MAKING SAFE SEX SIMPLE
MAKING SAFE SEX SIMPLE
MAKING SAFE SEX SIMPLE
MAKING SAFE SEX SIMPLE
MAKING SAFE SEX SIMPLE
MAKING SAFE SEX SIMPLE
MAKING SAFE SEX SIMPLE
MAKING SAFE SEX SIMPLE
MAKING SAFE SEX SIMPLE
MAKING SAFE SEX SIMPLE
MAKING SAFE SEX SIMPLE
MAKING SAFE SEX SIMPLE
MAKING SAFE SEX SIMPLE
MAKING SAFE SEX SIMPLE
MAKING SAFE SEX SIMPLE
MAKING SAFE SEX SIMPLE
MAKING SAFE SEX SIMPLE
MAKING SAFE SEX SIMPLE
MAKING SAFE SEX SIMPLE
MAKING SAFE SEX SIMPLE
MAKING SAFE SEX SIMPLE
MAKING SAFE SEX SIMPLE
MAKING SAFE SEX SIMPLE
MAKING SAFE SEX SIMPLE

What is Gonorrhea?

What is Gonorrhea?

Gonorrhea is a sexually transmitted disease (STD) that can infect both men and women. This common infection is spread during vaginal, anal, or oral sex. Infected mothers can also pass on the infection to their babies during childbirth.

Gonorrhea most often affects the genitals, rectum, and throat and can cause serious complications when not treated. Gonorrhea can be cured with the right treatment and like other sexually transmitted infections, can be prevented by abstaining from sex, proper use of latex condoms, and being in a long-term mutually monogamous relationship.

How is gonorrhea spread?

The bacterium responsible for gonorrhea is Neisseria gonorrhoeae. The gonorrhea bacteria are often passed from one infected person to another during vaginal, anal, or oral sex. Sexually active men and women between the ages of 15 and 24 years are at an increased risk, but other factors that can increase your risk include:

  • A new sex partner;
  • Having a sex partner who has other partners;
  • Having more than one sex partner;
  • Having had another sexually transmitted infection, including gonorrhea.

What are the symptoms of gonorrhea?

It’s not uncommon for both men and women with gonorrhea to have no symptoms at all. But if symptoms are present, it is important to know how they affect different genders and sites of your body.

For men, signs and symptoms of gonorrhea can include:

  • A painful or burning sensation when urinating;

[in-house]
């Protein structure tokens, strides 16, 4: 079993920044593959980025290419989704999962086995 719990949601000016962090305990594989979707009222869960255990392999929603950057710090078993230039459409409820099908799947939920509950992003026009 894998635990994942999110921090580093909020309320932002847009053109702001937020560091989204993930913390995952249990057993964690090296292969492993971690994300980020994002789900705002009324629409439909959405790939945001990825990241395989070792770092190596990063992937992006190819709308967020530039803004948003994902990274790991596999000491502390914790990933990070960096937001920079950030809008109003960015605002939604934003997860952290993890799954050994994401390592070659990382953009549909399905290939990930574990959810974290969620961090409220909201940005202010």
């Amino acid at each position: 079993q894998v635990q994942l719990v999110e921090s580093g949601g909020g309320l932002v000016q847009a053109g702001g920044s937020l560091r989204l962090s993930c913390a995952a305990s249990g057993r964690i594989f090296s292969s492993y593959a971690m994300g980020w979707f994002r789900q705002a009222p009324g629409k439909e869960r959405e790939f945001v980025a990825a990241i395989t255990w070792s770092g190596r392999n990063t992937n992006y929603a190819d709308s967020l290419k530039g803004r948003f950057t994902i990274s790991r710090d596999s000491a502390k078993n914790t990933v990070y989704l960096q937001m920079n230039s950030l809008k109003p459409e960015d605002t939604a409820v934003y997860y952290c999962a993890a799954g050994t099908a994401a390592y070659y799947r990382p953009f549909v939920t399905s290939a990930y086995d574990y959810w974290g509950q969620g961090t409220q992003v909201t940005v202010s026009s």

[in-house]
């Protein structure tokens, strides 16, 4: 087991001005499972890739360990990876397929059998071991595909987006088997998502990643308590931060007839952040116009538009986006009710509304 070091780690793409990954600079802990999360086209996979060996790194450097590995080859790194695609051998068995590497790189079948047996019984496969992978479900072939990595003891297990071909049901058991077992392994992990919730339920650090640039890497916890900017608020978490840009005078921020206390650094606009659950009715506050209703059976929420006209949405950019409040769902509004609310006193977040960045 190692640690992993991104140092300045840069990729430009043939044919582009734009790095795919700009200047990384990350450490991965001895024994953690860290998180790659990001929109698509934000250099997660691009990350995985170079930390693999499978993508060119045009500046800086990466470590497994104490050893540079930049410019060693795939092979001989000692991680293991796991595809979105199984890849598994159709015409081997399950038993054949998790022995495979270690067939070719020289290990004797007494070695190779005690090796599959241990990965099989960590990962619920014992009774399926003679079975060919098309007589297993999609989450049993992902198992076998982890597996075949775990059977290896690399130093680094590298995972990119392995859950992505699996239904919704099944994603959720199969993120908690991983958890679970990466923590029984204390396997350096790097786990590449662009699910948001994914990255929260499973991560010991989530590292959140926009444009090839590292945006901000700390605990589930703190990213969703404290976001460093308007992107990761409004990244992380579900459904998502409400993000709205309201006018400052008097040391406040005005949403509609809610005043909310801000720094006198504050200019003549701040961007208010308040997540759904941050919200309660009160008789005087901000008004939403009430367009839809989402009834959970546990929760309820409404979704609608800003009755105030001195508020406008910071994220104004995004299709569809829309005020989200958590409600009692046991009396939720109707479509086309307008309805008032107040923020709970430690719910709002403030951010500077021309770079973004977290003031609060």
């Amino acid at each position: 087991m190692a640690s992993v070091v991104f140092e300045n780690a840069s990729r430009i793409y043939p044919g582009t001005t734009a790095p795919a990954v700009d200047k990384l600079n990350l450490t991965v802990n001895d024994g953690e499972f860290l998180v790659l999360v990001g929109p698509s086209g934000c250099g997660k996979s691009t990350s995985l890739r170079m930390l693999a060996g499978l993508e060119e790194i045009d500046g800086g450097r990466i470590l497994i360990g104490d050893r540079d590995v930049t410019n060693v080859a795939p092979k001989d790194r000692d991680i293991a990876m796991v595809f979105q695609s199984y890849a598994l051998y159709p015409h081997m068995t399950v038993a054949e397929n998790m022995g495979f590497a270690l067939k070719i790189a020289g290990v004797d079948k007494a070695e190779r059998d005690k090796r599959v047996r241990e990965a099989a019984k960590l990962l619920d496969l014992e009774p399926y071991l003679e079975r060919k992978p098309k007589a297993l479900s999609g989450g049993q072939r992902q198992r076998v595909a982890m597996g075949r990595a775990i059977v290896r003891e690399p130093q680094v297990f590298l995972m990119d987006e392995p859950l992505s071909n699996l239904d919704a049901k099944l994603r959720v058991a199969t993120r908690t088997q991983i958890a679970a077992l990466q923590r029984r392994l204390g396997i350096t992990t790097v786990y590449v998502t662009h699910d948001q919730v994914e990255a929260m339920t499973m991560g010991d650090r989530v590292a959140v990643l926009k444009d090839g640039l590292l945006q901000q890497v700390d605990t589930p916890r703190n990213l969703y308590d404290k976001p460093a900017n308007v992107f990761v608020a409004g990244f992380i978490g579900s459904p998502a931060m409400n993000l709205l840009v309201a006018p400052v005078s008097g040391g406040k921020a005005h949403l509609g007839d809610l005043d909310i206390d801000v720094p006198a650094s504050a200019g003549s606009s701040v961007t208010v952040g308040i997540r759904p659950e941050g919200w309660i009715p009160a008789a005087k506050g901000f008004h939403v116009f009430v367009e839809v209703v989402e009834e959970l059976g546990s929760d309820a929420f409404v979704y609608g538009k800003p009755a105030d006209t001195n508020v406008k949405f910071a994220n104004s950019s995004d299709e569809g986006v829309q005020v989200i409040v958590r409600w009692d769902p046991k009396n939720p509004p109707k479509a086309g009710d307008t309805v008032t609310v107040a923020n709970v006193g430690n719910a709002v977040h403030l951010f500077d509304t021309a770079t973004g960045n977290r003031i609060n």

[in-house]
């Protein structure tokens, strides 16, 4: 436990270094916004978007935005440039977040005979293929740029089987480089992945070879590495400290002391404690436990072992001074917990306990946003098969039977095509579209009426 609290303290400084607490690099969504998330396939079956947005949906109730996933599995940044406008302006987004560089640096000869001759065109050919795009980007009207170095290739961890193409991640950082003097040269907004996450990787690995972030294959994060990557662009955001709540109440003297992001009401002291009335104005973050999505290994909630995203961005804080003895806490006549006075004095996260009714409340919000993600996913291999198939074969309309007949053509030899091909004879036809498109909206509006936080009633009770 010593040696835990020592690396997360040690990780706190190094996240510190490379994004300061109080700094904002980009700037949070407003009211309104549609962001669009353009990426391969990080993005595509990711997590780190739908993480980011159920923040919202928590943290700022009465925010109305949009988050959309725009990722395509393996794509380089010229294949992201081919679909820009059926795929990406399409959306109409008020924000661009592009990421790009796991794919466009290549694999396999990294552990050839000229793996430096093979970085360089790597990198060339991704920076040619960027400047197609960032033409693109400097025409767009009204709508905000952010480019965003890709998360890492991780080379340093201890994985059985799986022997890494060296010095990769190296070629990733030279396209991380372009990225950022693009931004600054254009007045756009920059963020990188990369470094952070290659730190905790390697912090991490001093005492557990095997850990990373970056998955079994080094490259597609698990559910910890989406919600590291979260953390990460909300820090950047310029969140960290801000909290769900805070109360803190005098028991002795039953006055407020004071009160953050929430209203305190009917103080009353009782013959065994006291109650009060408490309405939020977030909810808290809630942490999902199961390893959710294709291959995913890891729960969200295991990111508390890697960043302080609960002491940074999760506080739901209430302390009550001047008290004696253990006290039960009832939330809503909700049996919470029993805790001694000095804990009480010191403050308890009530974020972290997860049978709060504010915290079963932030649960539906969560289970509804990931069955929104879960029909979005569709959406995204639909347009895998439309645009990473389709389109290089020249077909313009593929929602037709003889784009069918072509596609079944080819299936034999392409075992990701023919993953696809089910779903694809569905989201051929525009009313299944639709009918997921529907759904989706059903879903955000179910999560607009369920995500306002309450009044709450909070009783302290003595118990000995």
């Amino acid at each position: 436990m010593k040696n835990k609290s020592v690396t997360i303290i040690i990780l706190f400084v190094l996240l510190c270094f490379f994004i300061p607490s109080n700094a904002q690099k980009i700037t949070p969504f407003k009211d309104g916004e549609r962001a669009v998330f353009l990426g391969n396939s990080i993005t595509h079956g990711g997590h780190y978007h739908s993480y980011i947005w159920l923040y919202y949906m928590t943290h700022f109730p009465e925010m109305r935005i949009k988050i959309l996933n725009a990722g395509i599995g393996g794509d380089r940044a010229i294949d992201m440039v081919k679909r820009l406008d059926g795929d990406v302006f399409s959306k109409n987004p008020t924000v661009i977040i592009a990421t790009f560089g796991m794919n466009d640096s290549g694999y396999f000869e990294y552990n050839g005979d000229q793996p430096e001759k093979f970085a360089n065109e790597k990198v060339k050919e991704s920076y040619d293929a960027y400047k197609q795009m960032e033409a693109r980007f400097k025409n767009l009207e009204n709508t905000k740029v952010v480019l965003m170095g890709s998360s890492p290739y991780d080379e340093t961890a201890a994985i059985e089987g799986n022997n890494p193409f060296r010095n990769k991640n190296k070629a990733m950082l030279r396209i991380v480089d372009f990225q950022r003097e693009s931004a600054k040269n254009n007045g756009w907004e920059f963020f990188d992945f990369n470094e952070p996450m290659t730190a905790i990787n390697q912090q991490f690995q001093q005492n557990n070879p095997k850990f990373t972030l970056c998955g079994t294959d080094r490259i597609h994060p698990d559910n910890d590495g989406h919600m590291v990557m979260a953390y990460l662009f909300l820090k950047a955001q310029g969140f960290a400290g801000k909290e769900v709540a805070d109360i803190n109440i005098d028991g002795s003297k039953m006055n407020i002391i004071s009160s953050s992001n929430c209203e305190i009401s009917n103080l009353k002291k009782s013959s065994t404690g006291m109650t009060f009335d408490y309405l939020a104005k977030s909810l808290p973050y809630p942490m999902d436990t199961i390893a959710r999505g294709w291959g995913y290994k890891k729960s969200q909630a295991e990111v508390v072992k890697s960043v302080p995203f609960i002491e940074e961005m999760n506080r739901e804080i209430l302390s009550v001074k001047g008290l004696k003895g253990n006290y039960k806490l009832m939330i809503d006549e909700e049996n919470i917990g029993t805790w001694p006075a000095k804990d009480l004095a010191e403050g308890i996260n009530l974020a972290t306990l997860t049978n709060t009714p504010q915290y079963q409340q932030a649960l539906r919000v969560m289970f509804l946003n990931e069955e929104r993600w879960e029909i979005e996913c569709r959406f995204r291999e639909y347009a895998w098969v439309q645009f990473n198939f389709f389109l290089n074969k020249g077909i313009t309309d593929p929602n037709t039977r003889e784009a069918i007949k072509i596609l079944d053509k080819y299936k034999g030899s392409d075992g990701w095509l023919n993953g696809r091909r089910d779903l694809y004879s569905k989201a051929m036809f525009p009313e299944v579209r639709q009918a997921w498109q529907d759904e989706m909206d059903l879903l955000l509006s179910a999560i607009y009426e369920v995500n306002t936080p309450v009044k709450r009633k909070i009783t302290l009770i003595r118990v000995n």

• A white, yellow, or green discharge from the penis;
  • Painful or swollen testicles (although this is a less common symptom).

For women, symptoms are often uncommon or mild, meaning gonorrhea can be mistaken for a bladder or vaginal infection. Despite the absence of symptoms, women with gonorrhea are at risk for developing serious complications from the infection.

For women, signs and symptoms of gonorrhea can include:

  • A painful or burning sensation when urinating;
  • Increased vaginal discharge;
  • Vaginal bleeding between periods;
  • Abdominal or pelvic pain.

Gonorrhea can also affect different sites of the body:

  • Rectum. Symptoms of rectal infections may include discharge, anal itching, soreness, bleeding, or painful bowel movements.
  • Eyes. Symptoms of gonorrhea that affects your eyes may include eye pain, sensitivity to light, and discharge from one or both eyes.
  • Throat. Symptoms of an infection in the throat may include a sore throat and swollen lymph nodes in the neck.
  • Joints. Symptoms of one or more joints infected by bacteria (septic arthritis) may include warm, red, swollen, and extremely painful joints, especially during movement.

How do I know if I have gonorrhea?

If you or your partner has an STI or symptoms of an STI (such as the ones listed above), you should be examined by your doctor. In most cases, gonorrhea can be detected with a urine test. However, if you have had oral and/or anal sex, a swab sample may be collected from your throat and/or rectum.

At Juna, our at-home kits include a Gonorrhea test. Book a free consultation to speak to a doctor through your insurance provider where we’ll provide steps to get you tested conveniently at the comfort of your home.

Can I be treated for gonorrhea?

Yes. Gonorrhea can be cured with the right treatment. For most adults with gonorrhea, the infection is treated with antibiotics. Remember: it is important that you take all the medication prescribed by your doctor to cure the infection. While medication will stop the infection, permanent damage caused by the disease cannot be undone.

As drug-resistant strains of gonorrhea are increasing, it is becoming harder to treat some infections. If your symptoms persist for more than a few days after treatment, you should re-seek medical attention from your doctor. To avoid getting or spreading the infection after treatment, you and your partner(s) should abstain from sex and wait seven days after you have each completed treatment.

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